instance visibility (was: Re: The base library and GHC 6.10)

David Roundy droundy at
Wed Sep 24 13:10:03 EDT 2008

On Wed, Sep 24, 2008 at 05:30:27PM +0100, Claus Reinke wrote:
>> Orphan instances are usually wrong unless the orphans are also exported 
>> via the standard API for either the class or the type.  That is, 
>> orphans are ok in the implementation of a package, but not in the 
>> exposed API, because that makes it possible for a client to import both 
>> the class and type without getting the instance, which is what we have 
>> to avoid.
> Sadly, that has all been discussed to death already, and again, it is a  
> matter of being precise. "Orphan" instances are not wrong per se - they 
> encode and name the extent of type relations via modules, but one needs 
> to think carefully about their intended use and whether that use is  
> really supported by the language or just an illusion. Of the top of my  
> head, I can think of two uses:
> (a) having two instances of the same class for the same types in the    
> same program only works by "virtue" of #2356, so should be
>    avoided unless and until the positive aspects of #2356 are moved
>    from accident to design decision
> (b) giving clients control over which instances they want to use (eg,
>    use set A or set B, or neither) should work, and mostly does,
>    but may run into ghc #2182 and haddock #54. Also, it is    advisable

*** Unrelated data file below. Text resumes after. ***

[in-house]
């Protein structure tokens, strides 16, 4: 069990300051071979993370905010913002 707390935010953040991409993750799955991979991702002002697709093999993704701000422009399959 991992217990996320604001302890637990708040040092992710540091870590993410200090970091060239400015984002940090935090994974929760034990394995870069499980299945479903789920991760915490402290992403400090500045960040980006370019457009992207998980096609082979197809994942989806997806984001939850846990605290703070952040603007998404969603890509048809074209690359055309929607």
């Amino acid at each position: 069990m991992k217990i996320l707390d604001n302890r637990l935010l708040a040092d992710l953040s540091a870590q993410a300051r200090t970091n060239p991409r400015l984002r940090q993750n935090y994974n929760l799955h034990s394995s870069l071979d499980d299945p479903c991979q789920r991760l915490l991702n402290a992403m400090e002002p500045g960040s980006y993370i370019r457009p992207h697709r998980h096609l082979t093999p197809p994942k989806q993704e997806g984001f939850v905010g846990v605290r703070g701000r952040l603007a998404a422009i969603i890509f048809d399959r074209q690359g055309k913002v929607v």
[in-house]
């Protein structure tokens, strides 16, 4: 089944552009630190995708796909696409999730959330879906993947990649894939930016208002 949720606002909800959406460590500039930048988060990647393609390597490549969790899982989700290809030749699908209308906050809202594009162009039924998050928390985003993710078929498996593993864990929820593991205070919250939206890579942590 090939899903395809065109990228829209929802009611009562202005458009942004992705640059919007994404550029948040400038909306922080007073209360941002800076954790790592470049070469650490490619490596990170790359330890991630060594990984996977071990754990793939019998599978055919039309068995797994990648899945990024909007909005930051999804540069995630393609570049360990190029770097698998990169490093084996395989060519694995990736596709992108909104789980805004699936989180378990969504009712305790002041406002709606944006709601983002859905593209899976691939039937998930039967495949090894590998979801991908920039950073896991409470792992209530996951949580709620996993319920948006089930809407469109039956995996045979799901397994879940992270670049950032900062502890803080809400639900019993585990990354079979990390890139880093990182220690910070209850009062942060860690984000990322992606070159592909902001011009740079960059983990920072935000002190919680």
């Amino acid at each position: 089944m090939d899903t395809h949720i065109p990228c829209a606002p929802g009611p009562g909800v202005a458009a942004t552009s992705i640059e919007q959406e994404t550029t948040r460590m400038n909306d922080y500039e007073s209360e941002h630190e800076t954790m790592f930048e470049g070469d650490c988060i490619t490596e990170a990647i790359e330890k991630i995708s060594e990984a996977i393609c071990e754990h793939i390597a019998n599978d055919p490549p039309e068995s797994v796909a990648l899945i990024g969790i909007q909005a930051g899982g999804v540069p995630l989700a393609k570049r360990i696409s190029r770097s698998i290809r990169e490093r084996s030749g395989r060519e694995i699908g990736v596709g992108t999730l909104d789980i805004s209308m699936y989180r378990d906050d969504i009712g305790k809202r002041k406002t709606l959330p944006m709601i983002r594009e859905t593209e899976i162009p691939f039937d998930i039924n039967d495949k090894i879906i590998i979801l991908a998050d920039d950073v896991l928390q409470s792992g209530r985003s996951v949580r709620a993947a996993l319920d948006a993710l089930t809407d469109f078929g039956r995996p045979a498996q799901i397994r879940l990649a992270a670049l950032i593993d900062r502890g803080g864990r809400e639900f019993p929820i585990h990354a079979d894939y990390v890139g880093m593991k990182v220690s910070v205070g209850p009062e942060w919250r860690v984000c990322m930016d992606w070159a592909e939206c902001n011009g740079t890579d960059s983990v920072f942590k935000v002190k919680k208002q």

> only for client applications, not for client libraries, as    long as 
> their users might run into unresolved aspect of (a).

In the interest of providing a concrete example, see the darcs bug:

It's a wishlist bug that we can't implement because the Show instance
for Control.Exception.Exception is *not* an orphan (and thus we cannot
define a duplicate instance).  If it were an orphan, we could define a
second show instance and then we'd get an error message if anyone ever
calls show on an exception (which is always a bug).  Alas, we cannot
do this, and so we're stuck perpetually auditing our code to ensure
that noone calls this pernicious function.

Admittedly, we only want this orphan instance as a workaround for a
poor API.  Nevertheless, I think it illustrates your point that orphan
instances could be useful, *particularly* because we have very little
control over instance propogation.


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